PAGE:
“Blessed are the poor in spirit, for theirs is the kingdom of heaven. Blessed are those who mourn, for they will be comforted. Blessed are the meek, for they will inherit the earth. Blessed are those who hunger and thirst for righteousness, for they will be filled. Blessed are the merciful, for they will be shown mercy. Blessed are the pure in heart, for they will see God. Blessed are the peacemakers, for they will be called children of God. Blessed are those who are persecuted because of righteousness, for theirs is the kingdom of heaven. Blessed are you when people insult you, persecute you and falsely say all kinds of evil against you because of Me. Rejoice and be glad because great is your reward in heaven, for in the same way, they persecuted the prophets who were before you” (Matthew 5:3.11).
When it comes to blessings, author Scott Dannemiller writes: “I’ve noticed a trend among Christians, myself included, and it troubles me. Our response to material windfalls is to call ourselves blessed, like the amen at the end of a prayer. ‘This new car is such a blessing.’ ‘Finally closed on the house; feeling blessed.’ ‘Just got back from a mission trip; realizing how blessed we are.’ On the surface, the phrase seems harmless, faithful even. But it has to stop! The problem? Nowhere in scripture are we promised worldly ease in return for our pledge of faith. In fact, the most devout saints from the Bible usually died penniless receiving a one-way ticket to prison or death by torture. The truth is, I have no idea why I was born where I was or why I have the opportunity I have. It’s beyond comprehension. But I certainly don’t believe God has chosen me above others because of the veracity of my prayers or the depth of my faith. Still, if I take advantage of the opportunities set before me, a comfortable life may come my way. It’s not guaranteed. But if it does happen, I don’t believe Jesus will call me blessed.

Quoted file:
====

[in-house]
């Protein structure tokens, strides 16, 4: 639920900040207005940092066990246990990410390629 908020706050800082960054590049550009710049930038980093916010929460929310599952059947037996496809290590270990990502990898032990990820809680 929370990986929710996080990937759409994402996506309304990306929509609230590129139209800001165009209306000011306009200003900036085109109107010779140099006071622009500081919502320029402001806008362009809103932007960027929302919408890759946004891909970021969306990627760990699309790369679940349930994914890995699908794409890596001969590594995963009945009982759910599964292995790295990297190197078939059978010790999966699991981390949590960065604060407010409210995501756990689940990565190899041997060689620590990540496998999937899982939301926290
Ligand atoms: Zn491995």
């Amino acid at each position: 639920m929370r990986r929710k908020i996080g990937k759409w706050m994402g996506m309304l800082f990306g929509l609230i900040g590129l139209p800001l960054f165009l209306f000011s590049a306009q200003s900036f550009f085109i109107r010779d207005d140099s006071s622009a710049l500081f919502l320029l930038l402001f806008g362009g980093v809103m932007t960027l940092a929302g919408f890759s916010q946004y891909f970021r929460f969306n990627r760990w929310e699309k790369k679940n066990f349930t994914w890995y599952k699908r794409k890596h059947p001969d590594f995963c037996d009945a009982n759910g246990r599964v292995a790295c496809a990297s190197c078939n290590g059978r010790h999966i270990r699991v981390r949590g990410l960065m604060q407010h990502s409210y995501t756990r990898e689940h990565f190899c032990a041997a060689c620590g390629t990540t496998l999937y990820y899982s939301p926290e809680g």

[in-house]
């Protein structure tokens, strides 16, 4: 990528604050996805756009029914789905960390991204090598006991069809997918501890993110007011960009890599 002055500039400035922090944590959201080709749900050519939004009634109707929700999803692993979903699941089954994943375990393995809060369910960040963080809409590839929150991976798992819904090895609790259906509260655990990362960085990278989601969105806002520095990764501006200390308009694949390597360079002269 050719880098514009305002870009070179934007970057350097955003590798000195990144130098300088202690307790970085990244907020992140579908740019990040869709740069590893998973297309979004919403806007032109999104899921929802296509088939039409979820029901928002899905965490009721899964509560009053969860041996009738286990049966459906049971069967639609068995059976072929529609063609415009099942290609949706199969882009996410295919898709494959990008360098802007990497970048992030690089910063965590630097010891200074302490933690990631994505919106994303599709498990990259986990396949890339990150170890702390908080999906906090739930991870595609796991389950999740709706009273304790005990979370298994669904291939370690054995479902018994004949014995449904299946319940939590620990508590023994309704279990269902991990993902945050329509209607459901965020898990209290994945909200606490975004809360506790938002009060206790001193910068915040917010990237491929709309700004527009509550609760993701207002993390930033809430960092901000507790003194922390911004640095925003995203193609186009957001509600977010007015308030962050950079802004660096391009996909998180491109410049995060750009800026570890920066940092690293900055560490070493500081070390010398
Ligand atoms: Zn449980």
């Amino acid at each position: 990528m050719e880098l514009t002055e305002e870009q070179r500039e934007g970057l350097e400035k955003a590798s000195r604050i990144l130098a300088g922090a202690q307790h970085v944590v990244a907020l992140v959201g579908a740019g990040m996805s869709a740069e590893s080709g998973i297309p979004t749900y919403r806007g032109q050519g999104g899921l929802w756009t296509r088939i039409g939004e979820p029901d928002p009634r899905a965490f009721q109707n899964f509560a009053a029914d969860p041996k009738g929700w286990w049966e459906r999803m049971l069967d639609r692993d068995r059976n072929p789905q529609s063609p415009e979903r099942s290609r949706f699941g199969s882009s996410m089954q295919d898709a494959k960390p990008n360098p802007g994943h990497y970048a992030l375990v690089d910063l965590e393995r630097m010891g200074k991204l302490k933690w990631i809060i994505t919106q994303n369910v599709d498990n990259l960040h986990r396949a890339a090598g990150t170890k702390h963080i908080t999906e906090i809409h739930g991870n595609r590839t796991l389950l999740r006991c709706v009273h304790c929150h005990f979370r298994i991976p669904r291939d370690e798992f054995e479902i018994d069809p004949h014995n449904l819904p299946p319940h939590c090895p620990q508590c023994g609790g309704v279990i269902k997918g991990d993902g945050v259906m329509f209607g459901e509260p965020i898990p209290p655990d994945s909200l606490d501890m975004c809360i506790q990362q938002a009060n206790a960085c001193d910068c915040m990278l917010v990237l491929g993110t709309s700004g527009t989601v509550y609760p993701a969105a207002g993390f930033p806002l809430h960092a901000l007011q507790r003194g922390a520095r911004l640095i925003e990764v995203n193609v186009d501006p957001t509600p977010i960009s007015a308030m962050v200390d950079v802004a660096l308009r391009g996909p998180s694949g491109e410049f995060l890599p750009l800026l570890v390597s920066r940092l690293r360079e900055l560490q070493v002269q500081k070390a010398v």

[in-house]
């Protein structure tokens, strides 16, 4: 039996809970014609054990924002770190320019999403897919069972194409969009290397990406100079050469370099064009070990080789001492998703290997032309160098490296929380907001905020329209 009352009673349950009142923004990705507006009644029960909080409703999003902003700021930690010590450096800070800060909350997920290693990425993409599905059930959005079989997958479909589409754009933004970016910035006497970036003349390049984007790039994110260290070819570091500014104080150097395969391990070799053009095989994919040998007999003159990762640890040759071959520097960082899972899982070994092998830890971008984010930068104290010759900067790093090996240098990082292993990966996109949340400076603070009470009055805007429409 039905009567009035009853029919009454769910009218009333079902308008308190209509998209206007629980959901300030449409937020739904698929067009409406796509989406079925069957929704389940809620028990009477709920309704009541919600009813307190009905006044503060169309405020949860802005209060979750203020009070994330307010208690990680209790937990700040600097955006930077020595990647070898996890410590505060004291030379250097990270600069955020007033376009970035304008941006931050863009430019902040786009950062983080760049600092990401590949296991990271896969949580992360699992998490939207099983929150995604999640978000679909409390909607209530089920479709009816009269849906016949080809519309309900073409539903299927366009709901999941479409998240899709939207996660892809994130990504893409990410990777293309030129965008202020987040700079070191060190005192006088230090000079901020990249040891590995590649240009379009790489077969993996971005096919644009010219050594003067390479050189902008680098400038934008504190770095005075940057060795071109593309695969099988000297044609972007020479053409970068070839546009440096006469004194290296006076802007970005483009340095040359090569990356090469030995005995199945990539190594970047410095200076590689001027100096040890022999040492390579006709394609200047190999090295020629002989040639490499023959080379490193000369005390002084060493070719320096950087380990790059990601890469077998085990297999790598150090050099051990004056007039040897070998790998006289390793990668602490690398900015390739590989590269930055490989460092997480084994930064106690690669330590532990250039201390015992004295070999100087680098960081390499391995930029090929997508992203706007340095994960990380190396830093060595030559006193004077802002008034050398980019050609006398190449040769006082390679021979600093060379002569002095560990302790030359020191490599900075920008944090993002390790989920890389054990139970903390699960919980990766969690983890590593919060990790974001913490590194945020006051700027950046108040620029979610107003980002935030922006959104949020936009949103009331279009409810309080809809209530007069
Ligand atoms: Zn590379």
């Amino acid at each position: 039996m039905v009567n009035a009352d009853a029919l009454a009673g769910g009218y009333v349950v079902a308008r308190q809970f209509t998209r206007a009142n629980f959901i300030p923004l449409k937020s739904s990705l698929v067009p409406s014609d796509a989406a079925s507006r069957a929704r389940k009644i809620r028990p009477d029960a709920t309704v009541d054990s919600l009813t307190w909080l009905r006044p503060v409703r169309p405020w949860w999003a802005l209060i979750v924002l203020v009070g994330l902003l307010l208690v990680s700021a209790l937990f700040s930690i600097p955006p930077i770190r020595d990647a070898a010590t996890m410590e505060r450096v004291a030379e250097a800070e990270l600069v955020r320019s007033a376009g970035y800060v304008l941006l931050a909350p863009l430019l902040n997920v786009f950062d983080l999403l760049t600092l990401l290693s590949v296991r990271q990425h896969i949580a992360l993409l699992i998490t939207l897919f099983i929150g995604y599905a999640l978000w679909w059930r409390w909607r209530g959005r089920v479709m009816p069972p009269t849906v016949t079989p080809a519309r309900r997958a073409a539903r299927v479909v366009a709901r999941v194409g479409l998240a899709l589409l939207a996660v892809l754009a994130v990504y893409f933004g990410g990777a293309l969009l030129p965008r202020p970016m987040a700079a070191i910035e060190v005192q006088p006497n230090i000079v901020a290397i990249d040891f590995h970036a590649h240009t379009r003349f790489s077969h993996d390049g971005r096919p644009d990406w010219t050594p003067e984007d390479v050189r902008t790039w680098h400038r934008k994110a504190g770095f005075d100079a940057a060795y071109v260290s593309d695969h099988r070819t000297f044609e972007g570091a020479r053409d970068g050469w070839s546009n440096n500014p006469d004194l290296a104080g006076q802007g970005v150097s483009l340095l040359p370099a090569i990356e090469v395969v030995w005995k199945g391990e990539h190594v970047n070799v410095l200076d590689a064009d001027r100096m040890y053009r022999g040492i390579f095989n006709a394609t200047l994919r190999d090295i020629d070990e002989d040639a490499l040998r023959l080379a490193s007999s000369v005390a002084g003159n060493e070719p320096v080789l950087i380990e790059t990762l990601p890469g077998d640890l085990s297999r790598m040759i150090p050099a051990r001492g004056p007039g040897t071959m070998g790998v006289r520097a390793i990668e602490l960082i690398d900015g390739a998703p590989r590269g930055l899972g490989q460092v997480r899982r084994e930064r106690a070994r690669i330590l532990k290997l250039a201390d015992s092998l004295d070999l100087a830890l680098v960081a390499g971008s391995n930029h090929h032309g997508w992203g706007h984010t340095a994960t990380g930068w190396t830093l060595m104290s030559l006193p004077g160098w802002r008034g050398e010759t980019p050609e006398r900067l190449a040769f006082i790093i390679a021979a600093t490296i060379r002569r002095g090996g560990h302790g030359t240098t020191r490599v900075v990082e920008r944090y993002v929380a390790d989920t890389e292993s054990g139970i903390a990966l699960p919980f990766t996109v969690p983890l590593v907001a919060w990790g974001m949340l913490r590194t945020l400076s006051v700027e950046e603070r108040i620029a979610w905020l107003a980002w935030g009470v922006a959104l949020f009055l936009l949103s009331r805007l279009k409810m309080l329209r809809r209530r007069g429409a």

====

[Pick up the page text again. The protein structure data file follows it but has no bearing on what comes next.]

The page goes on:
“So, my prayer today is that I understand my true blessing. It’s not my house or my job or my standard of living. No, my blessing is this: I know a God who gives hope to the hopeless. I know a God who loves the unlovable. I know a God who comforts the sorrowful. And I know a God who has planted this same power within me, within all of us.”
As you continue your journey to the Cross this Lenten season, make some time to examine your thinking on what it is to be blessed. Read the Beatitudes, and pick one of them to focus on. Ask God for the grace to be kind and loving to one another. Notice when people are showing mercy, need to be comforted, or love out of the purity of their hearts. Our God loves us and has given us the same capacity to love others. This is what it means to be blessed and to be a blessing.